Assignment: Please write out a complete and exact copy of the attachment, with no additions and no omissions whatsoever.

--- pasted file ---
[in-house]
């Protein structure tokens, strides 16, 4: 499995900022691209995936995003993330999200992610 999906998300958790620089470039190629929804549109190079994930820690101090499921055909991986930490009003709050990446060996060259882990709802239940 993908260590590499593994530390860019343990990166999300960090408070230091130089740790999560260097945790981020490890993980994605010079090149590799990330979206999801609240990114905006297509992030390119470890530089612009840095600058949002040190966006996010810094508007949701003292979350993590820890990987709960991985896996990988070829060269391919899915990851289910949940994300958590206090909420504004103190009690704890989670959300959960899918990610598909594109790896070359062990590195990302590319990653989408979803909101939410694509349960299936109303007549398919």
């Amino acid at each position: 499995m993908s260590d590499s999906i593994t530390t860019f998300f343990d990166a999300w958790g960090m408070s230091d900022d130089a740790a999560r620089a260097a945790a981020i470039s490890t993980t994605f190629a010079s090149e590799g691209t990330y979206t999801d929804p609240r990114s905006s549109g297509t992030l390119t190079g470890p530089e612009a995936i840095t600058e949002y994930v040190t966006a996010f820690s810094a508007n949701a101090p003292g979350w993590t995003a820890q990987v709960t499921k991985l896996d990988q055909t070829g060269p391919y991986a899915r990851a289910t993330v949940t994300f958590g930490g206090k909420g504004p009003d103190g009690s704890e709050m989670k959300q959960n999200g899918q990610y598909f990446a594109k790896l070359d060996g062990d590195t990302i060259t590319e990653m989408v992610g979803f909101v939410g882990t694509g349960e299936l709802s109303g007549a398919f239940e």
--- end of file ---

[in-house]
């Protein structure tokens, strides 16, 4: 499995900022691209995936995003993330999200992610 999906998300958790620089470039190629929804549109190079994930820690101090499921055909991986930490009003709050990446060996060259882990709802239940 993908260590590499593994530390860019343990990166999300960090408070230091130089740790999560260097945790981020490890993980994605010079090149590799990330979206999801609240990114905006297509992030390119470890530089612009840095600058949002040190966006996010810094508007949701003292979350993590820890990987709960991985896996990988070829060269391919899915990851289910949940994300958590206090909420504004103190009690704890989670959300959960899918990610598909594109790896070359062990590195990302590319990653989408979803909101939410694509349960299936109303007549398919």
């Amino acid at each position: 499995m993908s260590d590499s999906i593994t530390t860019f998300f343990d990166a999300w958790g960090m408070s230091d900022d130089a740790a999560r620089a260097a945790a981020i470039s490890t993980t994605f190629a010079s090149e590799g691209t990330y979206t999801d929804p609240r990114s905006s549109g297509t992030l390119t190079g470890p530089e612009a995936i840095t600058e949002y994930v040190t966006a996010f820690s810094a508007n949701a101090p003292g979350w993590t995003a820890q990987v709960t499921k991985l896996d990988q055909t070829g060269p391919y991986a899915r990851a289910t993330v949940t994300f958590g930490g206090k909420g504004p009003d103190g009690s704890e709050m989670k959300q959960n999200g899918q990610y598909f990446a594109k790896l070359d060996g062990d590195t990302i060259t590319e990653m989408v992610g979803f909101v939410g882990t694509g349960e299936l709802s109303g007549a398919f239940e």